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Community Property

Arizona is what’s called a “community property” state. Community property is a concept inextricably connected to marriage and divorce (dissolution of marriage). The idea behind community property is that when two people get married, they become a community; and, as such, the property that either spouse acquires or earns during the marriage should be split evenly between the two spouses — in other words, the property is owned as community property. See A.R.S. §§ 25-211 and 25-213.

But not all property in a marriage is community property. Property that a spouse acquired before the marriage is considered “separate property” of that spouse, and the other spouse, generally, does not have an interest in that property. Also, some property that is acquired by a spouse during marriage will nevertheless be considered separate property of that spouse and not owned by the community. For example, property that is received by one spouse during the marriage as a gift or inheritance will be considered separate property of that spouse. A.R.S. § 25-213.

However, in Arizona, there is a presumption that all property owned by either spouse is community property. Therefore, if a person claims that a certain piece of property is separate property, he or she will have the burden of proving that the property is indeed separate property.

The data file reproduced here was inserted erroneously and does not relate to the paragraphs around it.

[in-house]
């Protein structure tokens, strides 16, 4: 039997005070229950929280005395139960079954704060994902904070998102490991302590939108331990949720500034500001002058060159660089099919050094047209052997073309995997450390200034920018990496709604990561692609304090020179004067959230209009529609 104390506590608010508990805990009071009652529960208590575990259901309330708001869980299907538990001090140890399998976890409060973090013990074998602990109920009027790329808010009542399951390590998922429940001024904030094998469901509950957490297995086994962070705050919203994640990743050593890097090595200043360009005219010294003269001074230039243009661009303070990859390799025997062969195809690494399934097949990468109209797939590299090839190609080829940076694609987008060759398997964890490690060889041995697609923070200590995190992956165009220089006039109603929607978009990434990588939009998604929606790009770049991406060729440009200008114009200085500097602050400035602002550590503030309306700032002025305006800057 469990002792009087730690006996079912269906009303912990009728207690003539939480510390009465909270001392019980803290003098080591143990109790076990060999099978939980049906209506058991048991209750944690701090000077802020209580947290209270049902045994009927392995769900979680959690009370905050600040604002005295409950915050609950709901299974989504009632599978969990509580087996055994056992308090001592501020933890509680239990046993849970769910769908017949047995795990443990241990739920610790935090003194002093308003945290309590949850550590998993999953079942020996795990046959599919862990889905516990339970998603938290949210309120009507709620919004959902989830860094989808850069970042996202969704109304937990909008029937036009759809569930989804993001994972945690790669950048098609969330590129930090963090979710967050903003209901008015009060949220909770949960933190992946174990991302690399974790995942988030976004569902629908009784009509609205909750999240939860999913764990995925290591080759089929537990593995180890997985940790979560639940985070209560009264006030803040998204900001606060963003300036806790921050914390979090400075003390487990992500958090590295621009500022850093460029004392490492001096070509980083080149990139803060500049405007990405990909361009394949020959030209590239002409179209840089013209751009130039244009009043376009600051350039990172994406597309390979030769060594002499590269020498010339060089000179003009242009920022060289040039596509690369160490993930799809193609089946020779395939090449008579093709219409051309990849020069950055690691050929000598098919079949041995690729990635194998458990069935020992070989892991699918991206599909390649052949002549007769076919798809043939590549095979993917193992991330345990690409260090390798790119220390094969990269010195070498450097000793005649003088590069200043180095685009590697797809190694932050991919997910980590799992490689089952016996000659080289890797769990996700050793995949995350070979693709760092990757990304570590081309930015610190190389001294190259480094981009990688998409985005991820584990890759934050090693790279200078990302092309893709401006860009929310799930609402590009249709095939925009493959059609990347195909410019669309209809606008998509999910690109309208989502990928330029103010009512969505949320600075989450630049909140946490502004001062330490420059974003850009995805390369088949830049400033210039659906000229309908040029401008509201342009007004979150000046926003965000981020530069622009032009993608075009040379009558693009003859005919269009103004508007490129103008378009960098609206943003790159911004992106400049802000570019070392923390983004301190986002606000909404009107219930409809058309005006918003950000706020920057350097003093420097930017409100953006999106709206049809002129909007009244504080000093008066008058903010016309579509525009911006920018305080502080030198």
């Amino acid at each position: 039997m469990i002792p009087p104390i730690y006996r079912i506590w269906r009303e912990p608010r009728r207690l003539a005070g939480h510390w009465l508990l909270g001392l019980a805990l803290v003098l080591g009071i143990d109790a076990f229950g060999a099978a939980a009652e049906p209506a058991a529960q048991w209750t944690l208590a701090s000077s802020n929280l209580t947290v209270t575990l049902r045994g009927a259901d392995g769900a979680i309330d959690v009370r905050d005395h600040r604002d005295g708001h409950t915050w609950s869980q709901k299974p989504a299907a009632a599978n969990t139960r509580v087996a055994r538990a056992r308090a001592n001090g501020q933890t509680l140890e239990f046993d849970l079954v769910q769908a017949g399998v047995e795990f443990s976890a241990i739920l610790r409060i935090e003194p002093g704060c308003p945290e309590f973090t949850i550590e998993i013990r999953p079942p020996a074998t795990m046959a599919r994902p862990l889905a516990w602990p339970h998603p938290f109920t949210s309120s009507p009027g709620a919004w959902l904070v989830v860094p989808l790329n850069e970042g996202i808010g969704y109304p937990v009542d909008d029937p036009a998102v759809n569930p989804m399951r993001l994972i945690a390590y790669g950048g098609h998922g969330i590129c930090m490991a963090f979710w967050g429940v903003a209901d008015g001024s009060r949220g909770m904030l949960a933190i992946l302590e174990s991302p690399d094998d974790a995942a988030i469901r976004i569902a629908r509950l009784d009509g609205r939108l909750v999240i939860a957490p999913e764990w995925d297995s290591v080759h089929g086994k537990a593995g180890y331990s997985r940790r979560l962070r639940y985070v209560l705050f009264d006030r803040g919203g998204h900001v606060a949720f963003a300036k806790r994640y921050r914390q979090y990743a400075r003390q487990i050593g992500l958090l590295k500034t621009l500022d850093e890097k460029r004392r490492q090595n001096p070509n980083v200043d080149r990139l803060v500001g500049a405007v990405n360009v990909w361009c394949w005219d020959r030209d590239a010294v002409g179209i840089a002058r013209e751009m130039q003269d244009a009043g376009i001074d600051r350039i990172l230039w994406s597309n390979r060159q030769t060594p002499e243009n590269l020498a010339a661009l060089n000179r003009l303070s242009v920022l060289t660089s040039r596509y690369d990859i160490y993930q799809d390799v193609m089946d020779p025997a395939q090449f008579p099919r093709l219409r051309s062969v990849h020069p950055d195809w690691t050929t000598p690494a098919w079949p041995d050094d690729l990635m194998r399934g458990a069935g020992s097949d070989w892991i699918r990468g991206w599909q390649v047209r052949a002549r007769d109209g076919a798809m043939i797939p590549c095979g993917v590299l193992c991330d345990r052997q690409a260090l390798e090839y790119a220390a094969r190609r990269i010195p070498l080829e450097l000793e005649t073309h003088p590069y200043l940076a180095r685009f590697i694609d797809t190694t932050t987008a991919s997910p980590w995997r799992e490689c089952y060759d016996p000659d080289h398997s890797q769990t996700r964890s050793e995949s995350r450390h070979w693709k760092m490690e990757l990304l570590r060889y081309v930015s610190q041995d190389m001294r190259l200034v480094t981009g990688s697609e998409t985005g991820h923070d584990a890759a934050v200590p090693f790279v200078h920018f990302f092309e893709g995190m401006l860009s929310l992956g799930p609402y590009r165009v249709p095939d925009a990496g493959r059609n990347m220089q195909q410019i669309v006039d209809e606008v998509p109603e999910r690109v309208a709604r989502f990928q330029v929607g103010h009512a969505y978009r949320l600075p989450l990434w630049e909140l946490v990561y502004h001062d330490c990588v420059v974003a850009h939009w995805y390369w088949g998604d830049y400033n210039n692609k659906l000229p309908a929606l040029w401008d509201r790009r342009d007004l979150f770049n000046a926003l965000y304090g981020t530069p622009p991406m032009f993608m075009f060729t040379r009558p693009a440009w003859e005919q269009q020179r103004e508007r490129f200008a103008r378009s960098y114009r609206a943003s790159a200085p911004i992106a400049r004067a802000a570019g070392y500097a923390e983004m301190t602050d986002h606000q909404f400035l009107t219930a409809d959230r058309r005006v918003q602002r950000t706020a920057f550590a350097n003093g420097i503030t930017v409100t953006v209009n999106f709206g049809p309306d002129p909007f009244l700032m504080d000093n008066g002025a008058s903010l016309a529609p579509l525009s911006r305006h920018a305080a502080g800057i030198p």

In the event of a divorce, and if the parties have not reached a property settlement agreement, the court will need to determine which property is separate property and which property is community property. After making that determination, the court will generally divide the community property (and debts) consistent with an equitable distribution. Retirement accounts, for example, are one type of property that is often involved in a divorce and that must be divided by the court. Because retirement accounts are subject to community property principles, the court will divide the retirement accounts into separate and community property, and distribute the property accordingly.

Lancer Law, has experienced family law attorneys who can help you with your family law matter, including issues regarding separate and community property. CALL TODAY for a consultation: (520) 352-0008 or email us at [email protected]

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